Clean Up Your Act: 7 Tips On Spring Clearing Your Workspace

Spring decluttering may improve your productivity and creativity at work.

Spring decluttering may improve your productivity and creativity at work.

Used to be that you could physically throw out old files—stacks of papers, publications and manila folders—to stay on top of your workplace mess.

You can still do that, of course, but if you are in the mode of spring cleaning your workplace, you might clean out your digital files, your client list and bad habits while you’re at it.

Not that you have to go all KonMari, or channel Marie Kondo on your work space, but being tidier literally and figuratively makes sense.

Spring decluttering may improve your productivity and creativity at work. #SpringCleaning

Yes, Gloria Feldt, co-founder and president of Take The Lead, advises in her 9 Leadership Power Tools to “Carpe The Chaos,” but you don’t have to give in to a completely disrupted and disorganized workspace where you can’t find any of the information you need in order to succeed.

“Today’s changing gender roles and economic turbulence may feel chaotic and confusing,” Feldt writes. “But chaos also means boundaries become more fluid. That’s when people are open to new ways of thinking, to innovation, and to new roles for women.”

@TakeLeadWomen co-founder & #CEO @GloriaFeldt reminds us that today’s changing #genderroles and economic turbulence may feel chaotic and confusing, but chaos also means boundaries become more fluid and people become more open.

The big picture is more fluid, the up close is organized. Here are some takeaways we have trimmed down for you in a neat, handy list.

Secure the room. “This means treating both paper files and electronic files securely; destroying old hard drives, data sticks, cellphones and tablets; deleting old files; updating passwords; and making sure you have up-to-date versions of operating systems, software, apps and malware protection,” writes Marjorie Stephens, president and CEO of the Better Business Bureau serving Northern Indiana, in the South Bend Tribune. She adds, “On failed drives, wiping often fails, too; shredding/destruction is the practical disposal approach for failed drives. Avoid returning a failed drive to the manufacturer; you can purchase support that allows you to keep it and then destroy it. Device shredding can often be the most time- and cost-effective option for disposing of a large number of drives.”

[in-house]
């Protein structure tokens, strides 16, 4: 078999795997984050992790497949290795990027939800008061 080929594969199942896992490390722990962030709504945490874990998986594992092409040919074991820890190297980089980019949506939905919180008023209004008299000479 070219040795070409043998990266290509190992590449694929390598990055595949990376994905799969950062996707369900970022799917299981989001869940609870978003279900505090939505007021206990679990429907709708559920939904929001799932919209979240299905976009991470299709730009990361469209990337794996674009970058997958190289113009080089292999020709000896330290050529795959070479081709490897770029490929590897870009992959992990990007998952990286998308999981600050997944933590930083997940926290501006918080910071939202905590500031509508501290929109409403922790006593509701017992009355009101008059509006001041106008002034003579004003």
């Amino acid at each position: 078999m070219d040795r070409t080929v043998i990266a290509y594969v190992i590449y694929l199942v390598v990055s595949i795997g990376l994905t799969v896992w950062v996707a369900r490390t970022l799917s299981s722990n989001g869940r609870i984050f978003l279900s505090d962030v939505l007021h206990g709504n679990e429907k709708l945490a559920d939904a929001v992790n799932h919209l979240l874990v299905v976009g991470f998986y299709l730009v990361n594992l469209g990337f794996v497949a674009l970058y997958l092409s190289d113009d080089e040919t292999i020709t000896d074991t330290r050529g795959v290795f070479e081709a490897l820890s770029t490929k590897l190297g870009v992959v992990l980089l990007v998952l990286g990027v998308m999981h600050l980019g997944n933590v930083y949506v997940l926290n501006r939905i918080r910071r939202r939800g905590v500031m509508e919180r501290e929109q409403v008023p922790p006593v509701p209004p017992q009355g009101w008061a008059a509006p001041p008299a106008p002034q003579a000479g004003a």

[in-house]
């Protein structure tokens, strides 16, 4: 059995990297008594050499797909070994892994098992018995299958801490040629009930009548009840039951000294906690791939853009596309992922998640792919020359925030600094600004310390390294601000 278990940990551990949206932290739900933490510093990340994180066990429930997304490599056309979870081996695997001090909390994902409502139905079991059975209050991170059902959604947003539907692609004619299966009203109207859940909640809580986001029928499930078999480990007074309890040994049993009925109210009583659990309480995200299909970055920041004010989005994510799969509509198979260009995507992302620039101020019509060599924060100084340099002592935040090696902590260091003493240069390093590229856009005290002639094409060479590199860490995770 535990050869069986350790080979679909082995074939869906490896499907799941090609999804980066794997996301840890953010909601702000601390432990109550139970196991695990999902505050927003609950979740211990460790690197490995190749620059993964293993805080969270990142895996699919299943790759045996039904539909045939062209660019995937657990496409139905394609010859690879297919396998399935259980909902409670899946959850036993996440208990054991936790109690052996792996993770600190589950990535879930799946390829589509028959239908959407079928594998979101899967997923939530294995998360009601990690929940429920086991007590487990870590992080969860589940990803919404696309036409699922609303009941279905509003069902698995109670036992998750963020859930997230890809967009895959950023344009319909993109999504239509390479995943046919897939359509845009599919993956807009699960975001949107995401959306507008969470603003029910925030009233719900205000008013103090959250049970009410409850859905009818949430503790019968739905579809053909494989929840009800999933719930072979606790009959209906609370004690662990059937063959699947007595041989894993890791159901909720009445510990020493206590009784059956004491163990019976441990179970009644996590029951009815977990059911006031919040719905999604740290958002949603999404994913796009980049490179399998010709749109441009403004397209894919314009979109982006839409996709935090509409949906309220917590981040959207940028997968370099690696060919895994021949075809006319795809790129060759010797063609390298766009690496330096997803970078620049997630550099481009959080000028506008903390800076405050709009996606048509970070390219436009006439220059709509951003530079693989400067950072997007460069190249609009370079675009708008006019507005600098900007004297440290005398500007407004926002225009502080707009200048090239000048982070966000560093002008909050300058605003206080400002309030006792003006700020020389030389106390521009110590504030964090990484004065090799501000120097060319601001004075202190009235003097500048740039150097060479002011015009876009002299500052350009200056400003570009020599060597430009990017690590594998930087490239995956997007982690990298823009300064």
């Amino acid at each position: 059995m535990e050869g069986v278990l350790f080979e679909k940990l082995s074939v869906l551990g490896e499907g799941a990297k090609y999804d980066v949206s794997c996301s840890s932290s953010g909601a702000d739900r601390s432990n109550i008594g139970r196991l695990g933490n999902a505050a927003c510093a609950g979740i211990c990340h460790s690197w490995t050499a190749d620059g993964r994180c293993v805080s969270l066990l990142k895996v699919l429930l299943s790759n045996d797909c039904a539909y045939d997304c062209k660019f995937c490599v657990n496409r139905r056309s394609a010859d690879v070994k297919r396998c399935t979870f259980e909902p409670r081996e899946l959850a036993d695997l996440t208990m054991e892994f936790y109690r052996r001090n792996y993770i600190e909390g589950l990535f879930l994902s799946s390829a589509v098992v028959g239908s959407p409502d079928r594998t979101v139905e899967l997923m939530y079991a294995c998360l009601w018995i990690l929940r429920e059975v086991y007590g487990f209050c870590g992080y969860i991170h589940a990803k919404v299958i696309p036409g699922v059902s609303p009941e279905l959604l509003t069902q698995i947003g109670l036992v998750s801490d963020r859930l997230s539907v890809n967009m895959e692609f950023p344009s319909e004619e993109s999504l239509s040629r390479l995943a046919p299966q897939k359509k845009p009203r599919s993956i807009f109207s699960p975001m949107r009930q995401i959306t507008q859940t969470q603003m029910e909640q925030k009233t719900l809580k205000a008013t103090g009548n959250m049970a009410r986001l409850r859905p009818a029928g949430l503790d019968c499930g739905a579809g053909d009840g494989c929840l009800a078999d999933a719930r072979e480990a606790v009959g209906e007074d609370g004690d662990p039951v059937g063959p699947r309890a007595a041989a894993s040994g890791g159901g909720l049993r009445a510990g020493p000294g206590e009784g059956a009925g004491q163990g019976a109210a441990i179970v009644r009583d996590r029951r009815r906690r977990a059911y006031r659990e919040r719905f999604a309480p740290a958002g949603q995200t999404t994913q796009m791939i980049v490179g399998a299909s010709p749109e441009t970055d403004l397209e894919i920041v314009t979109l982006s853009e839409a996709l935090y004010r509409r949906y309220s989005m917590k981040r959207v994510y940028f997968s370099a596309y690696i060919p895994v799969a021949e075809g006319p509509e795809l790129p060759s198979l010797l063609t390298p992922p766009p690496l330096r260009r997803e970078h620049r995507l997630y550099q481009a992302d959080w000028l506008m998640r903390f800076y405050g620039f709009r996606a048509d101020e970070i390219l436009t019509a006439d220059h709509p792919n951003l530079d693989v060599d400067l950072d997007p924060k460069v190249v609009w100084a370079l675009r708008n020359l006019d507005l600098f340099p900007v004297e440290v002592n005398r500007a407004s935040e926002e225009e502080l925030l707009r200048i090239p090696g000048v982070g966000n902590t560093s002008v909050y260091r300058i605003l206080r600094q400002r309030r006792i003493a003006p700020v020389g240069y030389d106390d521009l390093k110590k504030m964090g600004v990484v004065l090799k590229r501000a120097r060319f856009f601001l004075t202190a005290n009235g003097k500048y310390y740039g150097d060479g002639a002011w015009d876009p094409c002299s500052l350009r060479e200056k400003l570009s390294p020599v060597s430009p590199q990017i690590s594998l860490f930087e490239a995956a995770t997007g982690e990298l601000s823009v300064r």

Read more in Take The Lead on getting organized

Go paperless. Call me old-fashioned but this one is hard for me. I like my paper trail. Experts suggest you may want to consider eliminating the scraps of paper from your desk. According to Digital Trends, “If you aren’t actively consulting a piece of paper, it shouldn’t be on your desk.In today’s paperless workflow processes, this isn’t as hard as it sounds. You probably need access to a file cabinet to store some things for long term use, but that’s about it. For the rest, switch to digital documentation/signing or scan files into your computer so you don’t need to leave them around. If you absolutely need to keep some files close by, then try out a hanging file shelf or a desktop file organizer that will keep them all in one place, and don’t allow any to stay on the surface of your desk itself. You’ll be amazed at the difference this makes.”

Read another point of view  in Take The Lead on the benefits of mess

When in doubt, delete. The IT person at work a few years ago was so taken aback by my crowded laptop desktop that I think he still talks about it. If you have 100 icons on your desktop, nothing is standing out or all that special. I started putting on my desktop only files I needed for a presentation that day, then moving it off. It helps. For the Orange County Register, Liz Ohanesian interviews Stephanie Uchima-Carney, who runs a business strategy, coaching and consulting company, who says, “I spend one whole day deleting stuff off my desktop, cleaning out files, all of that. Get an external hard drive and use it to store the files that you don’t need right now. Purge what’s unnecessary. Don’t forget to check overlooked spaces like your download folder. You might be surprised at what is lurking there.” She adds, “The ease of finding things can save you, in the long run, hours of time. The five steps that it takes to click on different folders just to get to where you need is already 10 seconds gone.”